Learning to Lovethe Research PaperOr… at least learning to do it well! MLA and APA Made Easy The Academic Support Center Mount Wachusett Community College
Table of Contents 1. Getting Started 2. The Importance of a First Draft 3. Doing Research 4. Bringing Research Into Your Paper • Quoting, Paraphrasing, Summarizing • Avoiding Plagiarism 5. MLA-Style Documentation 6. APA-Style Documentation 7. Proofreading Strategies
Getting Started • Finding a Topic • Developing an Effective Research Question
Finding a Topic • Write about what you know. • Whenever possible, seek out a research topic that interests you and that you care about. • Aim to build on knowledge that you already have. • If the topic is assigned, try to develop an angle that will interest you, then run the idea by your instructor.
Why should you write about what you know? • Starting with your own views and opinions will motivate you. • Writing about a topic familiar to you will help you to ask the right questions. • If you care about the topic, you will care about your paper.
Developing an Effective Research Question • The best research papers begin with a question because… • Questions help you to find direction. • Questions help you to narrow your scope. • Be careful of questions that are too broad. • Make sure that your question is relevant to the length of your paper. • Most students use research questions that are not focused enough.
Too Broad: ---- What is Attention Deficit Disorder? More Focused: ---- Is diet an effective treatment for Attention Deficit Disorder?
The Importance of a First Draft • Techniques to Help You Start Writing • Brainstorming • Freewriting • Clustering • Using Drafts
Brainstorming • Before you begin doing any research, take some time to brainstorm. • When you brainstorm, list everything that comes to mind about your topic, all of your thoughts and ideas, in the order in which they occur to you. • Let your mind free associate and make connections. • Write down everything—even those things which appear silly and unimportant at first.
Freewriting • Freewriting is nonstop writing. Set aside ten or fifteen minutes, and write whatever comes to you without thinking of word choice, spelling, organization, etc. • Don’t stop. Don’t get in your own way—you will be surprised what gets down on paper. • Freewriting is similar to brainstorming, in that you write what comes to you in the order it comes to you. However, rather than a list of your ideas, you develop your thoughts by having more of a conversation with yourself.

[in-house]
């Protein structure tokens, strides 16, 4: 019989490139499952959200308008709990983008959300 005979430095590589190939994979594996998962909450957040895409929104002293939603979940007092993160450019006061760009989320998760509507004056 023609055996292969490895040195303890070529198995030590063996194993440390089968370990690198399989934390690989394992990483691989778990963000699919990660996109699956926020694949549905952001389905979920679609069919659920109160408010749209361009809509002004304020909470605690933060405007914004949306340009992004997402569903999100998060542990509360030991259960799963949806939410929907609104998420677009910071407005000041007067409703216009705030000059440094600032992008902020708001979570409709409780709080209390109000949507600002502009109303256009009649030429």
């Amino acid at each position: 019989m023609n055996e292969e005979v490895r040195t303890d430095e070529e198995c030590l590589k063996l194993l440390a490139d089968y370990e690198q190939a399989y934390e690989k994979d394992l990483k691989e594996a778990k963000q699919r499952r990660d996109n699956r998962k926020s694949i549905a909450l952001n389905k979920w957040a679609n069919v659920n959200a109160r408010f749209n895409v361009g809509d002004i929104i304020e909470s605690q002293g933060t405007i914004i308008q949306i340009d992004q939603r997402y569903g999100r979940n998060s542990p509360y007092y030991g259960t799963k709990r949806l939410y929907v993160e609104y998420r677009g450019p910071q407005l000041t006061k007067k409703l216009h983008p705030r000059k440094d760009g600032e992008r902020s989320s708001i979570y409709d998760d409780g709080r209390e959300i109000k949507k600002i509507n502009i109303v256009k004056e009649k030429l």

Clustering • While brainstorming and freewriting are ways to get information down on paper, clustering allows you to begin to see relationships among ideas. • To cluster, put the main idea in the center of the page, circle it, and list other sub-topics around it, connecting ideas that belong together with lines. • The result looks a lot like a spider’s web and will do wonders when you being to organize your paper.
Using Drafts • Most writers cannot sit down and, in one setting, produce quality work. Most writers write in steps or stages. • The first step is a rough draft. It is the “get down” draft—where you get down your ideas onto paper. You do not need to worry yet about spelling, grammar, punctuation, etc. • This first draft is also called the discovery or exploratory draft. Why? Because it is where you explore your topic and discover what you want to say about it.
“But,” I hear you say to yourself… • “I don’t know anything about my topic—what can I write about before I do research?” • Think about this: • A good research paper comes from wanting to know more about something. • A good research paper contains facts and quotes and statistics—yes, but these have been integrated with and filtered through the writer’s own ideas and experiences. • A good research paper is not a fact-finding mission; it is a synthesis of what you already know and what you learn in the process of your research. • Most instructors assign topics that ask you to examine a topic more deeply than a fifteen week course can allow. Use class notes, lectures, and textbooks as starting points for your early drafts.